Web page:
Restorative Justice

What is it ?

Restorative justice is both a philosophy and approach that balances the interests, rights and needs of victims, offenders and the community.

-Anne Seymour

7 Values of Restorative Justice

  • Crime is an offense against human relationships.
  • Victims and the community are central to the justice process.
  • The first priority of justice processes is to assist victims.
  • The second priority of justice processes is to restore the community, to the degree possible.
  • The offender has personal responsibility to victims and to the community for crimes committed.
  • The offender will develop improved competency and understanding as a result fo the restorative justice experience.
  • Stakeholders share responsibilities for restorative justice through partnerships for action.


How does it work?

  • Restorative Justice provides an expanded role for victims. One of the most important purposes of Restorative Justice is to devote much more initial attention to the needs of victims. Programs such as Victim Offender Mediation allow the victim to voluntarily meet with the offender and a trained mediator in a safe and structured setting for a discussion of the crime and it's impact on the victim.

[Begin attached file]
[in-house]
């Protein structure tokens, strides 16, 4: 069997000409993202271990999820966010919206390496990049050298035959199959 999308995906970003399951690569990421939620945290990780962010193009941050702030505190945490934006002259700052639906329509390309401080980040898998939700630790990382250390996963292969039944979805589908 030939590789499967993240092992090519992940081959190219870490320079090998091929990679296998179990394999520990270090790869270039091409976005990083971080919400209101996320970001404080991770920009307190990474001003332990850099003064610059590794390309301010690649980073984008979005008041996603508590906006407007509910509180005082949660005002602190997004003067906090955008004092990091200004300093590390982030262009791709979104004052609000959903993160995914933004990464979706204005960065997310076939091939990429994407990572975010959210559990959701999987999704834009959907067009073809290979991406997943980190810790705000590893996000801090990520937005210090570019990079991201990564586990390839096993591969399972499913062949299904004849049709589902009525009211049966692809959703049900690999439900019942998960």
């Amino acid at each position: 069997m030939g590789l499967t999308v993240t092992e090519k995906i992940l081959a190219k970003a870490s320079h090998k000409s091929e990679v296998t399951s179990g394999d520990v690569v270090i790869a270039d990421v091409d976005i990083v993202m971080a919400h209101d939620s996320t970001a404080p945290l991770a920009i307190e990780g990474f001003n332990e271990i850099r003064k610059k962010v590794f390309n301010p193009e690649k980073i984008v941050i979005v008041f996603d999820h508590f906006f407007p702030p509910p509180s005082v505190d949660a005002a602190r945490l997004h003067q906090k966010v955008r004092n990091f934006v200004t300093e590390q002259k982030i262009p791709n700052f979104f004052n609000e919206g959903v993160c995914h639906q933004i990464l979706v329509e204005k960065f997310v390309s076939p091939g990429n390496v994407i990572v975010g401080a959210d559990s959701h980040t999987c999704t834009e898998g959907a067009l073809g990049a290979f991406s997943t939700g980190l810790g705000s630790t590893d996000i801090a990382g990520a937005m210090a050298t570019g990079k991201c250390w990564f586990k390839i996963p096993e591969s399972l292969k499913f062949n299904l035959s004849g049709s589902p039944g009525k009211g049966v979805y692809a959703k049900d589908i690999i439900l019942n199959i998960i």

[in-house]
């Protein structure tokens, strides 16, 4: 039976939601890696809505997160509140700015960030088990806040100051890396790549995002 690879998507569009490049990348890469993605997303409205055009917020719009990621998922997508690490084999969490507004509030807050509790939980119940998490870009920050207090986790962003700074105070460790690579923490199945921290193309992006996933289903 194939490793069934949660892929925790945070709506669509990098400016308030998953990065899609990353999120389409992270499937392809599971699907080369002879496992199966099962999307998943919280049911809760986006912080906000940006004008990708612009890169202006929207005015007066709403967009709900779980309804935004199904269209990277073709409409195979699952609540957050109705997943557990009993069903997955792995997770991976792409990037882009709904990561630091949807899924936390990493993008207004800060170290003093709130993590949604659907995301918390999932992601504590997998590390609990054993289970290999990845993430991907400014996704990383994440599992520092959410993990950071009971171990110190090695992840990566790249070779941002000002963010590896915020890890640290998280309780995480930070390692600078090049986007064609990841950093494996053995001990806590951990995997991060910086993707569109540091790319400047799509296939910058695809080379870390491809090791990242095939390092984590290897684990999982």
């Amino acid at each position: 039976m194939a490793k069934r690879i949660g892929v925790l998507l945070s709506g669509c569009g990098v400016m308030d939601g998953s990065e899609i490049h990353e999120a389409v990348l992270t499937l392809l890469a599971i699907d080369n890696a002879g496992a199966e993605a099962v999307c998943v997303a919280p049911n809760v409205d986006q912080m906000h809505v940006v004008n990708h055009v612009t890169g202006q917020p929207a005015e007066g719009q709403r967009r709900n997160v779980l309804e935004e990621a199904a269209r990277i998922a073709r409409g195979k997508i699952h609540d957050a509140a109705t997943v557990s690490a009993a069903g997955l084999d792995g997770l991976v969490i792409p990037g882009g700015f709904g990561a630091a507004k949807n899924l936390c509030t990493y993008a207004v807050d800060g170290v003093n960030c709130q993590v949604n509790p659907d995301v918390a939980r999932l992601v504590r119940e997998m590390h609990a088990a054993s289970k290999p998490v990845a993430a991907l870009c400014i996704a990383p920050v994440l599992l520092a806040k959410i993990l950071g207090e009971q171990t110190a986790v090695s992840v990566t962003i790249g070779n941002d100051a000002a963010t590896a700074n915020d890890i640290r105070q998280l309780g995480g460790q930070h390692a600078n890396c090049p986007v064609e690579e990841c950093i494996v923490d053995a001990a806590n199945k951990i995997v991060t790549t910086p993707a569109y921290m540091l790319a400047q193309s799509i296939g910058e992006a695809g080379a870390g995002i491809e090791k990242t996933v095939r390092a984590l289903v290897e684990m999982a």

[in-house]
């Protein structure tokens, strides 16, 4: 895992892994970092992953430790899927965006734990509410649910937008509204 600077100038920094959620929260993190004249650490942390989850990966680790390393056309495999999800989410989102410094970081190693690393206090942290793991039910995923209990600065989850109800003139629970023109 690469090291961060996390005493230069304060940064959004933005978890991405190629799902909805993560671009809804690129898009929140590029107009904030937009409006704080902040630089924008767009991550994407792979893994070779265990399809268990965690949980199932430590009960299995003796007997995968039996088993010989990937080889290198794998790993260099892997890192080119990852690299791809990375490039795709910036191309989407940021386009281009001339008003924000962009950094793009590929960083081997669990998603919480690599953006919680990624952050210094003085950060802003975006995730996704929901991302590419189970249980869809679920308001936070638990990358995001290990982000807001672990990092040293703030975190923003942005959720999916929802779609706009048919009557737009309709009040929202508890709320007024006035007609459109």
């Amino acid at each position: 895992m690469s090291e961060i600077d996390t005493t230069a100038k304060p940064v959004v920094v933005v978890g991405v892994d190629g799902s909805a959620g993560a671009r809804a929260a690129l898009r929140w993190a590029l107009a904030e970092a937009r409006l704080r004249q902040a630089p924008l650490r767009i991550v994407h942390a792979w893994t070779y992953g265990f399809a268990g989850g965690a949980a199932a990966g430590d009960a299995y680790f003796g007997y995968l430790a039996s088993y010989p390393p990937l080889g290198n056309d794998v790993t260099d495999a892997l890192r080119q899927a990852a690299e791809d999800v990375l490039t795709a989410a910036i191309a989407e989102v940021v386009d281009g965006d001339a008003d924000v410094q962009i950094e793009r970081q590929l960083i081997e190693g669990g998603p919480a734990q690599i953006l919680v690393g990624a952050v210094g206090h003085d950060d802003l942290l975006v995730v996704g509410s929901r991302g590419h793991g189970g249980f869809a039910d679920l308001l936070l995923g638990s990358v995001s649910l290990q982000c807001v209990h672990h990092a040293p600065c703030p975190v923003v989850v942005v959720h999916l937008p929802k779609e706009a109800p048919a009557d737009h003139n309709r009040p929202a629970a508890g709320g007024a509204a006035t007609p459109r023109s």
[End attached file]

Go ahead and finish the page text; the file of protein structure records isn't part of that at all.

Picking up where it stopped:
• Restorative Justice also gets the community involved. Through Community Justice Boards and Family Conferencing, the offender is held directly accountable to the community. This process brings the victim, offender and family, and community members together in deciding how to address the aftermath of the crime.
  • Each of the Restorative Justice processes ends with an agreement on how the offender will make amends for the harm caused by the crime. Restitution and Community Service are two traditional sanctions used to repair injury to the victim or community.


Disclaimer: The information contained in this site is made available as a public service to the general public and is not intended to serve as legal advice. You should consult a trained legal professional for questions you may have about the laws affecting juveniles or any legal interpretations.

For more information, call Pima County Juvenile Court
(520) 724-2000, fax 798-1942
or email us.